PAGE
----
Serial boxes exhibition at 3A Gallery in San Francisco: June 2012

Serial Boxes

Professors Mark Cabrinha, Clare Olsen, Jeff Ponitz, Carmen Trudell, and students
Department of Architecture Cal Poly, San Luis Obispo
The Serial Box project is a collaborative process of design and fabrication that explores several part-to-whole relations: a single artifact to a collection of artifacts, a single designer to a collective of designers, and a single act of design to a larger design process.

Four faculty members established the basic parameters of design and fabrication, giving instructions that were both specific and open- ended (a 4”x6”x1” piece of maple, CNC milled on two sides; one side is a shallow relief with a single aperture, the other side is a voluptuously textured surface). Students worked in pairs to re- interpret these instructions within their own design sensibilities, creating a “family” of four related Serial Boxes. The authorship of each artifact lies equally in the instruction and the execution, drawing upon conceptual artist Sol LeWitt’s statement that “[t]he idea becomes a machine that makes the art.” The Serial Boxes could be read equally as one collection, 14 families, or 56 individual artifacts.

Serial Production
The design and fabrication of the Serial Boxes followed a sequential process that balanced repetition and variation to produce a cohesive set of artifacts with their own unique identities. Students began by bending a number of basswood strips into a composition of spline curves. These compositions served as the generator for subsequent artifacts in each family of four Serial Boxes. Students re-interpreted their basswood splines as digital drawings, which in turn generated digital surfaces. This digital information was used to computer-numerically mill maple blocks, which were then used as formwork for plaster casts. Each step of this process incrementally transformed the initial generative composition while maintaining the legibility of the family.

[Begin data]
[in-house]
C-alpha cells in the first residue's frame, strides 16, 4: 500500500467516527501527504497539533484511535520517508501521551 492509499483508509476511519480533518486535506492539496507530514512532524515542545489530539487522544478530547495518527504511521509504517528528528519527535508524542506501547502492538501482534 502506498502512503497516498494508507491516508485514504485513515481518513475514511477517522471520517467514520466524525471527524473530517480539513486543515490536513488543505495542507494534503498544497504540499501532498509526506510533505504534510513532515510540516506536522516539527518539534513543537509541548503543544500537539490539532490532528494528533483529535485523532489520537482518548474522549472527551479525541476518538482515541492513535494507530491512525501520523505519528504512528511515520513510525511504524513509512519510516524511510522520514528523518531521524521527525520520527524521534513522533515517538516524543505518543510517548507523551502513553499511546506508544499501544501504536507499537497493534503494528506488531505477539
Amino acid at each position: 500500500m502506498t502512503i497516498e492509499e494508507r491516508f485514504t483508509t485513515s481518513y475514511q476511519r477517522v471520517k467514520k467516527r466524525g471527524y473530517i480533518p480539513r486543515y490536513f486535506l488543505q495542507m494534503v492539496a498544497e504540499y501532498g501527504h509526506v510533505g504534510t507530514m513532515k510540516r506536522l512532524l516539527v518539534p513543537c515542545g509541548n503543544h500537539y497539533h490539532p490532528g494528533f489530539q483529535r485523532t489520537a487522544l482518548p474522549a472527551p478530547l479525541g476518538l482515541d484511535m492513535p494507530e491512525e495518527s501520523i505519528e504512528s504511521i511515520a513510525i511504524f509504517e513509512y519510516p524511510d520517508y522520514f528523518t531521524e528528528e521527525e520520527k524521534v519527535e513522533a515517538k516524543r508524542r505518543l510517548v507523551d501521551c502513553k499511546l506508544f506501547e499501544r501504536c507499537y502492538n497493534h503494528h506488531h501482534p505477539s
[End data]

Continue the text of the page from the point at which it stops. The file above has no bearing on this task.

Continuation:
Technology, Tactility, and Craft
Despite their digital derivation, the Serial Boxes are material artifacts with a weight, texture, and finish; the tools used to design and fabricate them (parametric design software, a computer- numerically controlled router, fabric formwork) are physically manifest in the product. Through an understanding of the interrelationship between digital and material processes—a sense of digital craft—students were able to subtly manipulate the character of each artifact: a family of four Serial Boxes may have identical surface geometries, but widely divergent surface qualities that reflect light in distinct ways. This attention to material and detailing in a serial context drew inspiration from the minimalist sculpture of Donald Judd, who once remarked “[a] simple box is really a complicated thing.”

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